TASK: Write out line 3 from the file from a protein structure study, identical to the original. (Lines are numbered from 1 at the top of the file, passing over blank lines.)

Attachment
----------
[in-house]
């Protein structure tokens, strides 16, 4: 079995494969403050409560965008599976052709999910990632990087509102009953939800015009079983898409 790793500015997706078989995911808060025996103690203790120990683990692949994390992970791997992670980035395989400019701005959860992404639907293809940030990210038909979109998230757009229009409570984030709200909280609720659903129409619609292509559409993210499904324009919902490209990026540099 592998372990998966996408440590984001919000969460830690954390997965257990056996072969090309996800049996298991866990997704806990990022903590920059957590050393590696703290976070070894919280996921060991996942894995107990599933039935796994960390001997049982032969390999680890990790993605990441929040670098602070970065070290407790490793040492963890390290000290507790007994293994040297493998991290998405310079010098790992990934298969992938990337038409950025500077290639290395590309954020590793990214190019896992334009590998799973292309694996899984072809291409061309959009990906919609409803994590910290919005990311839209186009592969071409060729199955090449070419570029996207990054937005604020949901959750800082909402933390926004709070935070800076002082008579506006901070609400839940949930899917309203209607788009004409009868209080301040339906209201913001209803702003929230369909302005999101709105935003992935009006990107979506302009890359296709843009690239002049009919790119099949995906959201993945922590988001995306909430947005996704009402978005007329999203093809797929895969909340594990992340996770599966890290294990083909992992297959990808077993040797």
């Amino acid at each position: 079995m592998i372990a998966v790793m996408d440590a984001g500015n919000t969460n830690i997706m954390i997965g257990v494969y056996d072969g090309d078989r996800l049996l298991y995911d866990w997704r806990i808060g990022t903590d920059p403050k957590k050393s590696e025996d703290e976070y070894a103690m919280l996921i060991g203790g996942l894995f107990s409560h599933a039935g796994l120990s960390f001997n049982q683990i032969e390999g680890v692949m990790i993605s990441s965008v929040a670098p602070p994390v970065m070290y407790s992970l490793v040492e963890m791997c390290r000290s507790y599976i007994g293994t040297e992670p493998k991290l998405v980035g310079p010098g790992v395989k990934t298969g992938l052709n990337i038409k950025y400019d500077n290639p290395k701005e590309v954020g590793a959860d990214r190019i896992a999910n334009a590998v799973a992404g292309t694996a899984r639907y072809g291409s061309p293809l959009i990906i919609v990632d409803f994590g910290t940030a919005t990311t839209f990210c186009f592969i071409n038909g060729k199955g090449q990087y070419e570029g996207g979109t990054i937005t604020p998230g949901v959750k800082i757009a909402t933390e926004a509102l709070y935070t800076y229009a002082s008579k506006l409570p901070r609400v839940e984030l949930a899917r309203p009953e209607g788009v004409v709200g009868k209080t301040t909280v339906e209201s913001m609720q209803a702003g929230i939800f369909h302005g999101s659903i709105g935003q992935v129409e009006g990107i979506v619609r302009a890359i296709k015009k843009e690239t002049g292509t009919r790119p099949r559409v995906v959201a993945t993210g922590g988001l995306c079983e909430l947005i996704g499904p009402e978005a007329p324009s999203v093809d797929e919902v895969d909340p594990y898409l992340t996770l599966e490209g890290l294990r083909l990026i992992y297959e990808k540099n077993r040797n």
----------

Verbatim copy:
């Amino acid at each position: 079995m592998i372990a998966v790793m996408d440590a984001g500015n919000t969460n830690i997706m954390i997965g257990v494969y056996d072969g090309d078989r996800l049996l298991y995911d866990w997704r806990i808060g990022t903590d920059p403050k957590k050393s590696e025996d703290e976070y070894a103690m919280l996921i060991g203790g996942l894995f107990s409560h599933a039935g796994l120990s960390f001997n049982q683990i032969e390999g680890v692949m990790i993605s990441s965008v929040a670098p602070p994390v970065m070290y407790s992970l490793v040492e963890m791997c390290r000290s507790y599976i007994g293994t040297e992670p493998k991290l998405v980035g310079p010098g790992v395989k990934t298969g992938l052709n990337i038409k950025y400019d500077n290639p290395k701005e590309v954020g590793a959860d990214r190019i896992a999910n334009a590998v799973a992404g292309t694996a899984r639907y072809g291409s061309p293809l959009i990906i919609v990632d409803f994590g910290t940030a919005t990311t839209f990210c186009f592969i071409n038909g060729k199955g090449q990087y070419e570029g996207g979109t990054i937005t604020p998230g949901v959750k800082i757009a909402t933390e926004a509102l709070y935070t800076y229009a002082s008579k506006l409570p901070r609400v839940e984030l949930a899917r309203p009953e209607g788009v004409v709200g009868k209080t301040t909280v339906e209201s913001m609720q209803a702003g929230i939800f369909h302005g999101s659903i709105g935003q992935v129409e009006g990107i979506v619609r302009a890359i296709k015009k843009e690239t002049g292509t009919r790119p099949r559409v995906v959201a993945t993210g922590g988001l995306c079983e909430l947005i996704g499904p009402e978005a007329p324009s999203v093809d797929e919902v895969d909340p594990y898409l992340t996770l599966e490209g890290l294990r083909l990026i992992y297959e990808k540099n077993r040797n």